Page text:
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Van Gogh – On the Threshold of Eternity by Julian Schnabel | Review

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Published on Jan 03, 2019

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Also wanting to forget, Loving Vincent, which came out only last year and too much detail, for technique and inventiveness, to be forgotten, the Van Gogh museum, the cinema has been told many times, to come from some of the best directors and actors of the TWENTIETH century. Vincent Minnelli and George Cukor directed Kirk Douglas in Lust for Life (1959), Robert Altman has done the same thing with Tim Roth in Vincent & Theo (1990), and even Akira Kurosawa in Dreams gave him the part of the Dutch painter, Martin Scorsese, while in more recent times also Benedict Cumberbatch (tv movie Van Gogh – the Letters of the Madness of Andrew Hutton) launched on the part: comes with Van Gogh – On the Threshold of Eternity, Julian Schnabel to Willem Dafoe, are to be found in front of a challenge double, because somehow the film to have its own raison d'être would have to either distinguish themselves from the previous, but especially to support any comparison.

The movie, while not without flaws, succeeds in the business in a particular way, triggering, i.e. a short circuit rather ingenious and painting a Van Gogh literally on the threshold of eternity, that awaits him after death: to Dafoe is a Van Gogh, a film different from all those that preceded it, because it is enlightened, gentle, reflective, contemplative, knows how much his art will be appreciated by future generations, and despite the melancholy that entails the awareness of being able to be appreciated only when no longer in life, avoids in every possible mythological emotional turbulence, and behavioral – to the limits of madness that both seasoned the biographies of post-impressionist painter.

Set during the last years of the troubled life of the artist, Van Gogh – On the Threshold of Eternity tells of the friendship with Paul Gauguin (Oscar Isaac), the famous cutting of the ear, to the frustration of not being able to earn from those paintings that he knows to be so avant-garde and priceless, until you get to the moment of death, here described as a homicide, although it is widely believed that Van Gogh has taken the life of (perhaps, seeing how this Van Gogh is projected towards the future/eternity, the suicide would have had a taste of a more peculiar).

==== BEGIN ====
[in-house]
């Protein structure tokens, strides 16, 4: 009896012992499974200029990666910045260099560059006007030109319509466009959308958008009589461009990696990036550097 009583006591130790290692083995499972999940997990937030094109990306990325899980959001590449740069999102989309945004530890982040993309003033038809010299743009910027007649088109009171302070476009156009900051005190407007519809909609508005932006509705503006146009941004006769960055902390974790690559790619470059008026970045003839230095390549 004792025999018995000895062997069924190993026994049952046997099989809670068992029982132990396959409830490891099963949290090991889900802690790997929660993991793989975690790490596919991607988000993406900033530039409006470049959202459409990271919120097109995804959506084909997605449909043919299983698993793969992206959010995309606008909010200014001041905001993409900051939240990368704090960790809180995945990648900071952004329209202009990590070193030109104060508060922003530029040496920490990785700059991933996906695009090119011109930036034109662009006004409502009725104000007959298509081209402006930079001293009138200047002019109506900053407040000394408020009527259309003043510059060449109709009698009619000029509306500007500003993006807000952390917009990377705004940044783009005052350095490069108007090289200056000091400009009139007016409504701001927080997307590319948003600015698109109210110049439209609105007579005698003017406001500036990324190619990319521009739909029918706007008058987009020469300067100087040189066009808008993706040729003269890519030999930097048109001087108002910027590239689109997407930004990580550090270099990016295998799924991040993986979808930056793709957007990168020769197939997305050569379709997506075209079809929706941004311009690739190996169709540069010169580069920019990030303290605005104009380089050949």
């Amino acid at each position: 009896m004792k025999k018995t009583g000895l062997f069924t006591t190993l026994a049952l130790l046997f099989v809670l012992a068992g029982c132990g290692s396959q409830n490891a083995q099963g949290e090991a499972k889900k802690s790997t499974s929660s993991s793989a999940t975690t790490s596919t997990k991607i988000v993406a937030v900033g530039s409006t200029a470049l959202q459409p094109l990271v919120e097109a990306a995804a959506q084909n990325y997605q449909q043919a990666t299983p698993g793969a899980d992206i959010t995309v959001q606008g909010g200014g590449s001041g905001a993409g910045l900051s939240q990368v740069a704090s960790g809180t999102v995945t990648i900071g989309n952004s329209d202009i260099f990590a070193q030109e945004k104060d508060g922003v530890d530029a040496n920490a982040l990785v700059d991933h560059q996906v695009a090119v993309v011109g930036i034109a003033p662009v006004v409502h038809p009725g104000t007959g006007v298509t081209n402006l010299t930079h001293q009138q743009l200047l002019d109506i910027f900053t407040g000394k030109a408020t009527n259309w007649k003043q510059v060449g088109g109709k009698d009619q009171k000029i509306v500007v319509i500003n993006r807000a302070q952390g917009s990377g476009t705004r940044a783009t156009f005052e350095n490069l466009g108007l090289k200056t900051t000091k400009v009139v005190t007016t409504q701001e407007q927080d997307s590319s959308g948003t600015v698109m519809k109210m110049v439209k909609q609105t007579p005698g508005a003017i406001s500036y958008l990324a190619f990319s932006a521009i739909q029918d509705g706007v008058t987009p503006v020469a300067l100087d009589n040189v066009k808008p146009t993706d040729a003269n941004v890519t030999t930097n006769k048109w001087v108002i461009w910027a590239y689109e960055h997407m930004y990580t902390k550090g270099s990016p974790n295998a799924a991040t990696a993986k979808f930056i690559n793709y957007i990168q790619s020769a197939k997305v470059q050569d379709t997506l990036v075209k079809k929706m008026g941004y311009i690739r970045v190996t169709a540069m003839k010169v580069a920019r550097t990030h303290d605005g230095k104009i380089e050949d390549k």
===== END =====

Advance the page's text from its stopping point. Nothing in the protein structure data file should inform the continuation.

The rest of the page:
Obvious son of the cinema of Terrence Malick, the film takes on the traits of the dark and ecstatic, dreamy, watery, starting from this great idea idiosyncratic (emphasizing the calmness in the almost hagiographical in relation to dramatic events), and gives the best of itself when it should show a little less when it is having to tell and/or explain: the dramatic part, in fact, never fails to leave its mark, the fault mainly of the dialogues is not just brilliant, the screenplay (written for four hands by Jean-Claude Carrière and Schnabel) which, however, the interpretations of the actors (also worth mentioning is Mads Mikkelsen in the role of a priest) can almost always be overcome.

Of course, all the strokes of the film are to portray him, Willem Dafoe, whose face is so wrinkled and dry it is adorned with these blue eyes wet from head to toe, and this cut a jaunty, seems to be a reincarnation hyper-realistic iconic self-portraits vanghoghiani.

Van Gogh – On the Threshold of Eternity by Julian Schnabel | Review of MangaForever.net

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